"Despite 100 years of massive improvements in human health care, we have NOT increased the maximum age of humans one iota but have simply pushed the MEAN age at death upward by a few decades. Well documented human maximum age remains between 110 to 120 years old just as it was a century ago."

Indeed, because we've never fixed the accumulating damage before it causes pathologies, instead of trying to cure pathologies once they develop.

Check out this video for an introduction to the concept, and if you need all the biology details, get Aubrey de Grey's book:

http://www.ted.com/talks/aubrey_de_grey_says_we_can_avoid_aging.html

cath said at May 26, 2011 11:59 AM:

I have an identical twin. I have no debt other than my mortgage which I'm on track for paying off about 10 years early. She has substantial credit card debt, unpaid student loans, and a car loan. In spending, like most things, genes matter, but they aren't everything.

Assistant Village Idiot said at May 26, 2011 3:12 PM:

I don't see that the study shows a genetic component of "spending pain" versus a more generalised ability to see consequences in advance. There is no either-or flip suggested, neither to make us more frugal nor more spendthrift, but a caution prompted by ability to anticipate. As the first two comments noted, such "genetic" predispositions are likely packaged so deeply with other qualities as to be inseparable. Additionally, genes sometimes need specific threshold environments to express at all, extending back to prenatal influences.

As to societal enjoinders to prudence, they have always been part of the overall package and so may not be simply hot air. Religions pair prudence and generosity as related alternatives, so that one's natural tendencies might be fit into a larger social pattern one way or the other.

The long-life excitables here perhaps don't have enough of that genetic loading for caution and effects. A completely new human ability for which we have no cultural history or norms - what could go wrong, eh? There's nothing but upside there, fo sure.

BioBob said at May 26, 2011 4:55 PM:

@ Mike said at May 26, 2011 10:30 AM: "...because we've never fixed the accumulating damage before it causes pathologies.."

(sigh...) Fine. Get back to me after they have done that trivial thing and increased the maximum tail on the human longevity normal curve. REAL SOON NOW (/sarc)

R7 said at May 26, 2011 8:45 PM:

Phillep Harding said:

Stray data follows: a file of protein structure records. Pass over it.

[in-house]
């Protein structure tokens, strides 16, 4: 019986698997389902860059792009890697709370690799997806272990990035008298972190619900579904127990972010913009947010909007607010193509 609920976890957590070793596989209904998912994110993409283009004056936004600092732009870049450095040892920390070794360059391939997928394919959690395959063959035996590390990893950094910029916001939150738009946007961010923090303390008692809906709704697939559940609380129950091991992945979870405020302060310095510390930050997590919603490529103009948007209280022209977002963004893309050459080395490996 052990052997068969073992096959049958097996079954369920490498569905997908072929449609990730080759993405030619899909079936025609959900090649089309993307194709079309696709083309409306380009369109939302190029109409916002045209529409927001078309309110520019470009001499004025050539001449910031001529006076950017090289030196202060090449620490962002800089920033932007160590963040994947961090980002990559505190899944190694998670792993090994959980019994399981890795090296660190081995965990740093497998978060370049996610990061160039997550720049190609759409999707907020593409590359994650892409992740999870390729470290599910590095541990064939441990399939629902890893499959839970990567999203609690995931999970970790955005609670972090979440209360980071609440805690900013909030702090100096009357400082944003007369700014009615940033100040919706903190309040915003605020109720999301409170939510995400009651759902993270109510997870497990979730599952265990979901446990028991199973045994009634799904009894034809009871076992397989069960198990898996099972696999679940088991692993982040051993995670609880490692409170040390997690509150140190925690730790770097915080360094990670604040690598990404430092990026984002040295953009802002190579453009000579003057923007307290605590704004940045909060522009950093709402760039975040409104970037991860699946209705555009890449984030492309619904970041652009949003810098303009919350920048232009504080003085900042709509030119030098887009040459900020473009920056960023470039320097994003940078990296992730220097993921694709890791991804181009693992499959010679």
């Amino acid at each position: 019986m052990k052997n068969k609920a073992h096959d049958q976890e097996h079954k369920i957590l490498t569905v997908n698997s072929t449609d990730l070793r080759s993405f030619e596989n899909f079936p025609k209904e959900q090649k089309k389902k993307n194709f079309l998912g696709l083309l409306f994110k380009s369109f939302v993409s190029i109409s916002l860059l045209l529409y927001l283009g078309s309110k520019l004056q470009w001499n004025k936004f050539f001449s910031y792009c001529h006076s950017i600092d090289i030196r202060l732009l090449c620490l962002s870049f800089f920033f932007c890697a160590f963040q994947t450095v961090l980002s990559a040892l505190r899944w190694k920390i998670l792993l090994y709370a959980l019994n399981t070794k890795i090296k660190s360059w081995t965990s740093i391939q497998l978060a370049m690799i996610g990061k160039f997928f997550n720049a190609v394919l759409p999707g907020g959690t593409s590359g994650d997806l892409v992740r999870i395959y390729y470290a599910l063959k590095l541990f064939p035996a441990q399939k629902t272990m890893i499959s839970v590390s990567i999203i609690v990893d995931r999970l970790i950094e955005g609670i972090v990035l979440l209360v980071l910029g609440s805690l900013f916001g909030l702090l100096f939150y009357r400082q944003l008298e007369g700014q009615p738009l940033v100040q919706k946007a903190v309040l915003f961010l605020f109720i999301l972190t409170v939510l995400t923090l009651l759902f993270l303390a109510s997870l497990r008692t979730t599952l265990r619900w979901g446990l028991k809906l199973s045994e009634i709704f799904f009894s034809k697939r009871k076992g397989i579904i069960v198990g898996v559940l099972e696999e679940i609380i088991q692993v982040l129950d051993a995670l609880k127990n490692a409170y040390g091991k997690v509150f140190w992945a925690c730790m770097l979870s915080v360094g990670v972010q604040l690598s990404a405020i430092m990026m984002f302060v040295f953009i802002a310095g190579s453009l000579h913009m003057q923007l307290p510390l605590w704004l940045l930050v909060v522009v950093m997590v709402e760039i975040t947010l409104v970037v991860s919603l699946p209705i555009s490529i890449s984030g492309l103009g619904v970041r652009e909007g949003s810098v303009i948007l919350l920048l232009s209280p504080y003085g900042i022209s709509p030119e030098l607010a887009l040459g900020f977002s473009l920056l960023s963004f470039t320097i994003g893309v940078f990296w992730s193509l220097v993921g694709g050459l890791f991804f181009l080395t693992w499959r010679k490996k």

People with a genetic predisposition to prudence are probably predisposed to have fewer children. The social safety net preserves the lives of the children of the improvident. This is not a good combination.

Luckily, there is a Fifth-Century A.D. solution to that problem.

Paul said at May 28, 2011 7:46 AM:

Assortative mating can cause problems when balancing selection is in operation. I will not be surprised if autism comes from a recessive gene that, when present in only one copy, has a net beneficial effect.

BioBob said at May 29, 2011 6:10 PM:

@Paul - "I will not be surprised if autism comes from a recessive gene"

I WOULD be massively surprised, LOL. It seems to me that 'autism' is a general dustbin category of brain chemistry and developmental defects rather than any one particular condition caused by any one set of specific genetic defects.

After all, there is a large variety of savant-autism types, etc etc. Just way too many for just one set of transcription errors or a single SNP. Anyway, all this stuff is incredibly complex, what with protein precursors generated or not generated, exon / intron modification, etc. so it may be a while before we know. It certainly does not help when frauds like Andrew Wakefield muddy the waters. The guy should be placed up against a wall and shot.

Mthson said at May 29, 2011 10:59 PM:

Assistant Village Idiot said: "[Longevity]... a completely new human ability for which we have no cultural history or norms - what could go wrong, eh?"

Unless you can point to downsides worse than 1 million people dying everyday of an unnecessary disease, the pro-death folks are just spinning their wheels.

You can voluntary die for the sake of your ideals, but other people won't.

Kralizec said at May 30, 2011 9:23 AM:

Genetic sequencing of the genomes of the philosophers whose gravesites are known might yield very interesting and perhaps useful results, as the philosophers seem to be an extremely rare and valuable human type. Niccolo Machiavelli's grave is known, and I imagine those of Spinoza, Leibnitz, Hobbes, Bacon, Locke, Rousseau, Kant, Nietzsche, and Heidegger are known, as well, at least in the majority of cases. Searching in Google, I've found that a church in Milan even preserves the right thumb of Thomas Aquinas as a relic. To be clear, I don't overlook the difficulty of gaining access to the remains. But considering whatever information you may have about the technical problems, what do you think are the prospects for genetic sequencing of human remains that are some 50 to 750 years old?